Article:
OpenNewTrier in the Chicago Tribune!
The Chicago Tribune covered OpenNewTrier's rally in a news piece on November 20. The article asked OpenNewTrier's Eric Hungness and Ted Dabrowski for their thoughts:
Dr. Eric Hungness, a physician and parent of two students at New Trier, was among the speakers at the Nov. 14 rally. Others speakers included Chicago radio personality and New Trier dad Mancow Muller and former Chicago Public Schools CEO Paul Vallas. Hungness implored officials at the high school to provide, “a safe daily and in-class option for our Trevian students.”
He said data show that the rates of COVID infection for teachers and students in school buildings is, “extremely low when basic precautions are taken...reopening schools can be done safely.”
“Our students need to be in the classroom every day, and our teachers need to be in the classroom every day,” Hungness said, adding that parents with concerns and teachers with significant medical issues should still have the choice to learn and teach from home.
Like Stevens, New Trier parent Ted Dabrowski, who helped organize the Nov. 14 rally, said he applauds the high school for launching its new voluntary saliva screening program as a tool to safely facilitate in-person instruction.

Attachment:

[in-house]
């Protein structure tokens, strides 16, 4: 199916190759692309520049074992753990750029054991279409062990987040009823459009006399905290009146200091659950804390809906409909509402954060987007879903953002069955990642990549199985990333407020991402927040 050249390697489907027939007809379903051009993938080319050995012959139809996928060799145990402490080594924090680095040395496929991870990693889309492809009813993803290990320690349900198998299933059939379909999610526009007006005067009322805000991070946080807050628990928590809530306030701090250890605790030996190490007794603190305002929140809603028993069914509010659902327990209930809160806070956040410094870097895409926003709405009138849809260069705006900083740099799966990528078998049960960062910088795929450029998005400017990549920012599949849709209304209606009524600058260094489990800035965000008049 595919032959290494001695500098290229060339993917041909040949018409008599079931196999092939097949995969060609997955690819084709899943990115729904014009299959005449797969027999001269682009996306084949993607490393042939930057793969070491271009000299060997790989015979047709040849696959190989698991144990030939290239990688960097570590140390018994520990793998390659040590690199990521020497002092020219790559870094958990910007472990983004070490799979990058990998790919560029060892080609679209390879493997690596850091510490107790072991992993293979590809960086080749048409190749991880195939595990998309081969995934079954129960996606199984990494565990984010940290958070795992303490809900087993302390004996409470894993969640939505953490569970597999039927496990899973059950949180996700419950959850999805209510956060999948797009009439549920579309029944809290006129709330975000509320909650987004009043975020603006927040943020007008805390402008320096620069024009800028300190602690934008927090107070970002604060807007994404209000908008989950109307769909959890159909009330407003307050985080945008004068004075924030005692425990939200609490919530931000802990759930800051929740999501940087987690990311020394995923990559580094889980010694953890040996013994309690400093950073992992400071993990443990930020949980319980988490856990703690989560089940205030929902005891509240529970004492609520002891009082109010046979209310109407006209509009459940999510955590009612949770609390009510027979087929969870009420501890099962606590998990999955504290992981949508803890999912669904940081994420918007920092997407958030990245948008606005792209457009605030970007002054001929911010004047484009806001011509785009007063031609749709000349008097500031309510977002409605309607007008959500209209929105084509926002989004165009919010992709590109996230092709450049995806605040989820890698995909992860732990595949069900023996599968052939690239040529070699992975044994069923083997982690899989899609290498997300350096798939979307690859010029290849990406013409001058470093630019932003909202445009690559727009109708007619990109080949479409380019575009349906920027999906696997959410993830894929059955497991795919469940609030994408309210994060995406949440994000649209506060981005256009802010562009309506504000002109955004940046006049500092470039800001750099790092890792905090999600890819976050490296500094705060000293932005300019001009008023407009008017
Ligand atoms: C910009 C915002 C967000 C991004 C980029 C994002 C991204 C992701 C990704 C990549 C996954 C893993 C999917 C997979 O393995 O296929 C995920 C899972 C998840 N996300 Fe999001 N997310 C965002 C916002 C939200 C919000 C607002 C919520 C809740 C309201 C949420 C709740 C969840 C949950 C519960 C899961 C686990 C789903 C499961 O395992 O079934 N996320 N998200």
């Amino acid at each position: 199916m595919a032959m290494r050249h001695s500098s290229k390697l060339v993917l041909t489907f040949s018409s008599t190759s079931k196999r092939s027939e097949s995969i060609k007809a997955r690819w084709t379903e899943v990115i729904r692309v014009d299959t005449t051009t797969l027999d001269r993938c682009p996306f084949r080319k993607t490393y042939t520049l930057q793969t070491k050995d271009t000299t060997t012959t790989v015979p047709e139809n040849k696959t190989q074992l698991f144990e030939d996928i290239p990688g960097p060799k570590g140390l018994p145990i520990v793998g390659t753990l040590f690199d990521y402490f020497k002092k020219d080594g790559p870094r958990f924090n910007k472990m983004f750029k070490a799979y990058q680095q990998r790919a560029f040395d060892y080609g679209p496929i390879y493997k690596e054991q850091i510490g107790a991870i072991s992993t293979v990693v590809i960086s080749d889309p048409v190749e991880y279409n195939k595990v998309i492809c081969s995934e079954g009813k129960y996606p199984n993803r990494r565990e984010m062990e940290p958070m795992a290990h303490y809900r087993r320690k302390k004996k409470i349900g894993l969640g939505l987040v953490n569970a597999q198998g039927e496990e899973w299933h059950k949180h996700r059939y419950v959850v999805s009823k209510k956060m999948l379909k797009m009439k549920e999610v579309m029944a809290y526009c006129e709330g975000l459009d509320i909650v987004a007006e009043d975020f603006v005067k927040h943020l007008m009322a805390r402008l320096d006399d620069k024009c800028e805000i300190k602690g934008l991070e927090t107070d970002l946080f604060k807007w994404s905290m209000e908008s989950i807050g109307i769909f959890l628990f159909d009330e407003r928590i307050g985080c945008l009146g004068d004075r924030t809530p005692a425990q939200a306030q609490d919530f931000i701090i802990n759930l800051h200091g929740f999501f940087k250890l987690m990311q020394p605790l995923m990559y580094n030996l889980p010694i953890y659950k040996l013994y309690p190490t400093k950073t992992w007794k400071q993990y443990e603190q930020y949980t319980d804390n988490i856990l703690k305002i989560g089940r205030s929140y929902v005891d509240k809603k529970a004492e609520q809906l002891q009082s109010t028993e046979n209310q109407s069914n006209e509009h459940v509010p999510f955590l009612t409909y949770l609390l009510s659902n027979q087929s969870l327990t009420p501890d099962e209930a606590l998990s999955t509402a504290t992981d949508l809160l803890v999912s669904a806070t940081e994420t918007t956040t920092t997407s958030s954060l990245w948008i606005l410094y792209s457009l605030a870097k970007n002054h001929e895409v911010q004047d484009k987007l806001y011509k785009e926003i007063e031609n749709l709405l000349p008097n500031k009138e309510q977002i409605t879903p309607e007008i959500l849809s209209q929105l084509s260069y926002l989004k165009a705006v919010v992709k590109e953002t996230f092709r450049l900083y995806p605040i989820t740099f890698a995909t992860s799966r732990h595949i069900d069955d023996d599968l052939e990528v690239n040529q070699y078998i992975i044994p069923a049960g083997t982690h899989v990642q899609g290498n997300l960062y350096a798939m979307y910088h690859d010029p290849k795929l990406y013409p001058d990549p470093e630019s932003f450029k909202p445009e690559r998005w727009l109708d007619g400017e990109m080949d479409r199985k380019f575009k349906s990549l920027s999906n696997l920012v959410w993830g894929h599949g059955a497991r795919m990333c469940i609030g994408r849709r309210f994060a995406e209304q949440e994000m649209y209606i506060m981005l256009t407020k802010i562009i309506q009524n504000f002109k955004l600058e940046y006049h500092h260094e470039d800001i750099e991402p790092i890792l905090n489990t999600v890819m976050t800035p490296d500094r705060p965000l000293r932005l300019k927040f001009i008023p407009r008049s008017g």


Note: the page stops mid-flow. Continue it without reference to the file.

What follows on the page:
But Dabrowski, a Wilmette resident and public policy expert, said given some data show only low rates of virus transmission at schools, and considering the relatively expansive COVID safeguards in place at New Trier, officials should bring students and teachers back into the classroom for a half-day of school, five days a week.
“I think what we saw at the rally was heartfelt beliefs from so many parents that their students just can’t learn this way anymore,” said Dabrowski, who like many parents, is disheartened that his son has only had a handful of days of in-person learning since the arrival of the virus last March.
“I know these are difficult decisions, and our rally happened to coincide with a rise in cases. But the school has been closed all year, with the exception of one week in October, and now two weeks in November,” Dabrowski said.